Protest movements against big business and distant power are a recurrent theme in U.S. history. The Occupy Wall Street protesters who spent two months camped out in lower Manhattan have forerunners dating back to the Revolution. Many were fleeting; like Occupy Wall Street and its progeny around the country, they called attention to economic wrongs, but offered no formulas to right them. One of these protest movements, however, was long lasting and highly successful.
Its objective? Restraining the power of chain stores.
The anti-chain-store movement is an all-but-forgotten piece of U.S. history. On Black Friday, when shoppers who disdain Wal-Mart are likely to be spending their money at Target or BestBuy without complaint, the idea of a world without chains seems quaint. But in the first half of the 20th century, no social movement resonated more widely. The foes of chain stores had no single leader, no board of directors, no headquarters. What they did have was remarkable staying power.
Chain stores were almost unknown before the start of the 20th century. As entrepreneurs began assembling grocery chains in New York, Philadelphia and other northeastern cities, objections arose almost immediately. In 1903, the National Association of Retail Grocers debated whether it was fair for manufacturers to give chain retailers the same volume discounts it gave wholesalers. Five years later, grocery wholesalers in Boston petitioned Congress to allow manufacturers to fix retail prices to help grocers "preserve their commercial existence in the face of the efforts of powerful and selfish monopolies to gradually eliminate the individual dealer."
The issue in those days was framed as price discrimination. A grocer with a hundred stores could buy goods more cheaply than a grocer with one store, and small merchants and their wholesale suppliers found this unfair. When he ran for president in 1912, Woodrow Wilson campaigned against price discrimination with the backing of one of the country's most prominent lawyers, Louis D. Brandeis. "The evil results of price-cutting are far-reaching," Brandeis asserted in Harper's Weekly, arguing that manufacturers should be able to set the retail prices of their products and to prohibit stores from charging less.
The early anti-chain movement was concentrated mainly in the Northeast, where most chains were located. But by the mid-1920s, chain stores had reached across the country. State and local governments imposed taxes based on the number of stores owned by a single retailer, a formula upheld by the U.S. Supreme Court in 1931. Local chambers of commerce mounted campaigns urging housewives not to shop at the "foreign chains" that were allegedly sucking the life out of small towns. Most states enacted "fair trade" laws that barred such nefarious practices as two-for-the-price-of-one sales.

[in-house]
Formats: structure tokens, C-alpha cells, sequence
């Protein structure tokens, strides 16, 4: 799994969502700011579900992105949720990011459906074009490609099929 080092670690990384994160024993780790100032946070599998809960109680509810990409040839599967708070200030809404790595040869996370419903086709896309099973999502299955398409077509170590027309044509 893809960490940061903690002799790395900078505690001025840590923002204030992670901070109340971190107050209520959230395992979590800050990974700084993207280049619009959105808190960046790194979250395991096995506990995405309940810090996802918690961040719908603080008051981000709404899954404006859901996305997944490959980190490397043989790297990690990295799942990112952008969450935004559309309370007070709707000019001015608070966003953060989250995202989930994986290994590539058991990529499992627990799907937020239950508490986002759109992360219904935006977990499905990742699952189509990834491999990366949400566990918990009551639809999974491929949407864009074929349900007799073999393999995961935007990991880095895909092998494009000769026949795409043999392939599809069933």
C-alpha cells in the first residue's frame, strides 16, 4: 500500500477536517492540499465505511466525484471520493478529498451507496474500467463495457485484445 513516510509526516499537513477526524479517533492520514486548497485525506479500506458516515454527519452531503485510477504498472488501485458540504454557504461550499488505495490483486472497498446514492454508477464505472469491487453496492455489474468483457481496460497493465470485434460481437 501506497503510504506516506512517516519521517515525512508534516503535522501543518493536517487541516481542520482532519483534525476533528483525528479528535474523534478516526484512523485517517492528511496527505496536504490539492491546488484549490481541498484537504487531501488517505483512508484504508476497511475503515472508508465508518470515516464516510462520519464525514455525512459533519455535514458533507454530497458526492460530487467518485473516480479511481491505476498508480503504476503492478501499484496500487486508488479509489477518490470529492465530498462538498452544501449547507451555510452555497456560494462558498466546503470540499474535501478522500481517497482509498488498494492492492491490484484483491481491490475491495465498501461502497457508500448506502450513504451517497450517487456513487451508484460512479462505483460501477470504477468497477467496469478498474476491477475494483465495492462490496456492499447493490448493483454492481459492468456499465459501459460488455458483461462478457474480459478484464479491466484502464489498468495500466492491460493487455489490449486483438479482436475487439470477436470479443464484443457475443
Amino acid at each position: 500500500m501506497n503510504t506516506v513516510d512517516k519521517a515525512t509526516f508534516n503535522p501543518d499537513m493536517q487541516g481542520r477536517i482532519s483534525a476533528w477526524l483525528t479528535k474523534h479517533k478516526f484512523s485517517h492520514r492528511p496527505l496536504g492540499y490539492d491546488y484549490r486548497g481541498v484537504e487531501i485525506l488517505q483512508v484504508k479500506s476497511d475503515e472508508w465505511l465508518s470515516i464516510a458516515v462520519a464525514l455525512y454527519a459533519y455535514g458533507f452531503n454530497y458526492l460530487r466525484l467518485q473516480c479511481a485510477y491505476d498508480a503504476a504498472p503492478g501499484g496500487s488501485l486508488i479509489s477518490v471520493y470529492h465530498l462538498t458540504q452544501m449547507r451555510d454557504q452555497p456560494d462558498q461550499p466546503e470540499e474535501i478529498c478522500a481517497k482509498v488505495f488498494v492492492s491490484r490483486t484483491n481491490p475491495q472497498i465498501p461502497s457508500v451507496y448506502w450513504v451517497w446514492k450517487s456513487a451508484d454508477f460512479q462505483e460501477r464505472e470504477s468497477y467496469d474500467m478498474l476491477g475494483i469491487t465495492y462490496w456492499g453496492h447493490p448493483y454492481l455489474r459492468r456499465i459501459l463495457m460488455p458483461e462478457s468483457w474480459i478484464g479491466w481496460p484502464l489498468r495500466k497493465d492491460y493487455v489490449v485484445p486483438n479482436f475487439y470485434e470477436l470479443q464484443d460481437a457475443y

President Franklin D. Roosevelt, who portrayed himself as the consumer's friend, turned restrictions on chains into national policy. Under the National Industrial Recovery Act of 1933, one of Roosevelt's programs to revive the economy, federally mandated codes were instituted that limited store hours, and regulated wages and prices -- but the restrictions applied only to chains and large stores, not to mom-and-pop merchants. When those codes were invalidated by the Supreme Court, Congress enacted another law, the Robinson-Patman Act of 1936, intended to make most volume discounts illegal so that small shopkeepers could buy their goods for the same prices as giant chains.
In 1946, the government won criminal convictions against executives of the largest chain of all, the Great Atlantic & Pacific Tea Company (A&P), on the bizarre charge that they were violating antitrust law by selling groceries too cheaply. As late as 1953, the government was trying to break A&P apart by claiming that baking its own bread and canning its own vegetables gave the company an unfair advantage.
What gave the leaderless anti-chain movement such staying power? The answer, I think, is that it had a simple, clear objective: keeping small merchants in business. In that respect, the movement was remarkably successful. In 1929, the first time the government took a count, 1.4 million Americans were storekeepers. By 1948, that number topped 1.7 million. Over the same period, the number of wholesalers selling to retail stores almost doubled. Only in the 1950s, as shoppers learned the joys of discount retailing, did the anti-chain movement start to fade away. Still, anti-chain forces successfully used the fear of big corporations to preserve hundreds of thousands of small businesses long after market forces would have extinguished them. Occupy Wall Street will be hard-pressed to accomplish half as much.
(Marc Levinson's latest book, "The Great A&P and the Struggle for Small Business in America," was published in September. The opinions expressed are his own.)
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